Institutional Context of Natural Resources Management
The legislative framework of a country must make bold statements on the way natural resources should be perceived. Mineral resources should be extracted in accordance with the legislative provisions and national regulations. A national mineral policy is the primary tool through which a country enunciates the role of all players in minerals exploration. Mineral policy defines how minerals will be extracted and states clearly the socio-economic and environmental responsibilities of both the companies and the government.
Recommended Principles and Guidelines on the Legislative Frameword
i. The Constitution must provide a broad guide that promotes people-centred development through the exploitation of natural resources.
ii. Extractive industries must be legislated for by Parliament.
iii. SADC countries must update and modernise all their laws related to extractive industries to ensure that they increase state revenues, protect people’s rights and the environment, and contribute to sustainable development.
iv. The laws and regulations must protect the rights of all people as articulated in international conventions, such as the UN Declaration on the Rights of Indigenous Peoples and the International Labour Organisation Convention.
v. Special laws and regulations must be put in place to support the empowerment of previously marginalised and excluded groups, such as the promotion and empowerment of women at all levels of the extractive industries value chain.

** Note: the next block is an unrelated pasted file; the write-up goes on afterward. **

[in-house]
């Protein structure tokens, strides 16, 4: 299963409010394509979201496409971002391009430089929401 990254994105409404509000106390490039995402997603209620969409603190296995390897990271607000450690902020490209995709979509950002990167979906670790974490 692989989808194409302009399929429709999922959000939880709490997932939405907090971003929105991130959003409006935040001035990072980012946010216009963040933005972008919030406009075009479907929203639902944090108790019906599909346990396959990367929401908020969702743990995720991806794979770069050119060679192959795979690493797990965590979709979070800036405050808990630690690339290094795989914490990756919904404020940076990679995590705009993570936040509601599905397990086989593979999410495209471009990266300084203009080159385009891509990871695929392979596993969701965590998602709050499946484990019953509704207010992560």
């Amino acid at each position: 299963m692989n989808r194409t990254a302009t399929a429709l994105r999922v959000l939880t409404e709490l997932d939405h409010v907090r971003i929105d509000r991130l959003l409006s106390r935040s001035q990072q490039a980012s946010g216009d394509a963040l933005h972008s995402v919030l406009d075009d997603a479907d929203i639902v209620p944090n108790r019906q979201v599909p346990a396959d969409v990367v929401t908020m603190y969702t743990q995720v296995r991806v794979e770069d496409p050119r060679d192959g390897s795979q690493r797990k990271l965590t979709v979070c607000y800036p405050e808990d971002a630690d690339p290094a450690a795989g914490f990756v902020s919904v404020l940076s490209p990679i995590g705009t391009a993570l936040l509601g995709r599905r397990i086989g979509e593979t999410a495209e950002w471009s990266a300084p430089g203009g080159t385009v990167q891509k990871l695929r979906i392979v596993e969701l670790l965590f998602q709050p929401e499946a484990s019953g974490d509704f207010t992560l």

vi. Government must adopt laws, policies and penalties to restrict the direct involvement of public servants and politicians in their private capacity, in the extractive industries to avoid conflicts of interest.
vii. Government must develop a national land use plan that is complimented by other laws at the relevant administrative levels, which defines land use plans according to the suitability of the land and the quantity and quality of resources, in order to guide investments.
viii. Government must develop mandatory and clearly defined environmental policies and regulations to avoid negative impacts on ecosystems, and monitor, evaluate and enforce them. The policies and regulations must contain provisions for ecological compensation.
ix. Government must put in place policies and regulations that oblige companies to have internal policies that ensure that they demonstrate responsibility for the environmental impact of their production processes throughout the life-cycle of their operations.
x. Government should require companies, through legislation, to report on their profits, expenditures, taxes, fees and community grants paid in each financial year on a project-by-project basis.